Shining a Light on Energy Efficiency

sailor installs compact fluorescent light bulb

Our inefficient, carbon-based energy economy threatens to irreversibly disrupt the Earth’s climate. Averting dangerous climate change and the resultant crop-shrinking heat waves, more destructive storms, accelerated sea level rise, and waves of climate refugees means cutting carbon emissions 80 percent by 2020.

The first key component of the Earth Policy Institute’s climate stabilization plan is to systematically raise the efficiency of the world energy economy. One of the quickest ways to increase efficiency, cut carbon emissions, and save money is simply to change light bulbs.

Lighting’s Energy Efficiency Increase Potential

Some 19 percent of world electricity demand goes to lighting. The carbon emissions generated by this sector equal roughly 70 percent of those produced by the global automobile fleet.

Graph on Carbon Dioxide Emissions from Lighting and the Global Light-duty Vehicle Fleet, 2005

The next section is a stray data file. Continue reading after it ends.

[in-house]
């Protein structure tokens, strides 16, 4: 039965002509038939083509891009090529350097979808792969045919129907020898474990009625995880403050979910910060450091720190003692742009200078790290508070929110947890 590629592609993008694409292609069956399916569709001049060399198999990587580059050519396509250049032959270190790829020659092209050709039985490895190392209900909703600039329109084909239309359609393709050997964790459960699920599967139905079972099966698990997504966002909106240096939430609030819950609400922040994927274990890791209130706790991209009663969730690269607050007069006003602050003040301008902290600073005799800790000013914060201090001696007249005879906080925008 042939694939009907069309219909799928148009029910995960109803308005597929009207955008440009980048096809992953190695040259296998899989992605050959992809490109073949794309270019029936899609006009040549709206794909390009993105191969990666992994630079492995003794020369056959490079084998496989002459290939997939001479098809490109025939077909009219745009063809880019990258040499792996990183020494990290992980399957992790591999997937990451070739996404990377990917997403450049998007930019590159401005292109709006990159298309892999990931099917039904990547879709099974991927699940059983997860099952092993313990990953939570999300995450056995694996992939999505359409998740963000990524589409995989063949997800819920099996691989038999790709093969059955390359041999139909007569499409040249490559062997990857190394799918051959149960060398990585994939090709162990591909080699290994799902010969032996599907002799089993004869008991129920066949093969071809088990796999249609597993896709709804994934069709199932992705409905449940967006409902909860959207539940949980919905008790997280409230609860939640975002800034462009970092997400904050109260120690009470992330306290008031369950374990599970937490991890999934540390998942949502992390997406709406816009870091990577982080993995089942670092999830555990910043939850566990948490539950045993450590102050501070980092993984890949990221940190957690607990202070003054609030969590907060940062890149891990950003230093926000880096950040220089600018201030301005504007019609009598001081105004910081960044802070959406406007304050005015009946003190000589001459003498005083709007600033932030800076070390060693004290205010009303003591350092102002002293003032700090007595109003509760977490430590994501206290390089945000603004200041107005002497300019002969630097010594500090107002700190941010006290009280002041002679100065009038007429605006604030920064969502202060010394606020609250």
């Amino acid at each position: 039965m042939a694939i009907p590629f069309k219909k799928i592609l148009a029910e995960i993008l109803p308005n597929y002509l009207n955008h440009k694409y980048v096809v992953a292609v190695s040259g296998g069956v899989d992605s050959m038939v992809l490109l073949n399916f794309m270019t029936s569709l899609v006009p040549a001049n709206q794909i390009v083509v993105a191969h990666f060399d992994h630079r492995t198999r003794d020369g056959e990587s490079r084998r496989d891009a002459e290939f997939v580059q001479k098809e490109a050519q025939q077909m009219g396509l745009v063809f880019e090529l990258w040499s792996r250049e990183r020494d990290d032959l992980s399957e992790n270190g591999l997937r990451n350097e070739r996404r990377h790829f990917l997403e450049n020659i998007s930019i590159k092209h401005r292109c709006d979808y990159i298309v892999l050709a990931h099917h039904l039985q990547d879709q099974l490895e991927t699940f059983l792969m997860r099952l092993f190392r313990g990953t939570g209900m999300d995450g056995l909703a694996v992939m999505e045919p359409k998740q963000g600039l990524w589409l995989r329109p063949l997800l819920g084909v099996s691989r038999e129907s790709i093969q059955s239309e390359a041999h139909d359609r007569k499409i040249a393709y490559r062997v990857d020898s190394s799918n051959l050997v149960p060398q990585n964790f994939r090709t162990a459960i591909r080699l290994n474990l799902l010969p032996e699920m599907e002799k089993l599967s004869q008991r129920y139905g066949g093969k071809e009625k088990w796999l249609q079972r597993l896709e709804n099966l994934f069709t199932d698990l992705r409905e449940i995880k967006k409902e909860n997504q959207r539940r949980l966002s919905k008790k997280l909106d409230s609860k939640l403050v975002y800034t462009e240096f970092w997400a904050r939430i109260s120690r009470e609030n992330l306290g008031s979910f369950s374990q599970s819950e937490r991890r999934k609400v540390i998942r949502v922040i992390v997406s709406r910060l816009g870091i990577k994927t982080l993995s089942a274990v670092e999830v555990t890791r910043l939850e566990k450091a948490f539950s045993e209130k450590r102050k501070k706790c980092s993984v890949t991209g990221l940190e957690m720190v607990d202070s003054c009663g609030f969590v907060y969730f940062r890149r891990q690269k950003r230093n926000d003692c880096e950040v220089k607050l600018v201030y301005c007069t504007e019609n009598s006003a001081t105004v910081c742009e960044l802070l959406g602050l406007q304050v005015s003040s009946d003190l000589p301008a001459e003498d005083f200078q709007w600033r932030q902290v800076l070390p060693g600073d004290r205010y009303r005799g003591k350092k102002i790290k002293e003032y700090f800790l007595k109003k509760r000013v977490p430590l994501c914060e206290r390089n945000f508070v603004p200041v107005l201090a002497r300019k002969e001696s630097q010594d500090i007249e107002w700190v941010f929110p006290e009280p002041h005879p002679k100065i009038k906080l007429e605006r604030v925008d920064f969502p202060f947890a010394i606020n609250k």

Of the 3,400 terawatt-hours of electricity consumed annually by the world’s light fixtures, more than 40 percent is used by commercial buildings, including offices, retail businesses, schools, and hospitals. Close to one third is used in the home; 18 percent in industrial buildings; and the remaining 8 percent in outdoor applications, such as lights at traffic stops and in parking lots.

Graph on World Electricity Consumption for Lighting by Sector, 2005

Replacing inefficient incandescent bulbs with highly efficient compact fluorescent lamps (CFLs) can reduce the electricity used for lighting by three fourths or more. And since they last up to 10 times as long, each typical CFL will cut electricity bills by roughly $40 over its lifetime.

Graph on Electricity Consumed by Incandescent Lighting and Compact Fluorescent Lighting over 10,000 Hours (in Kilowatt-hours)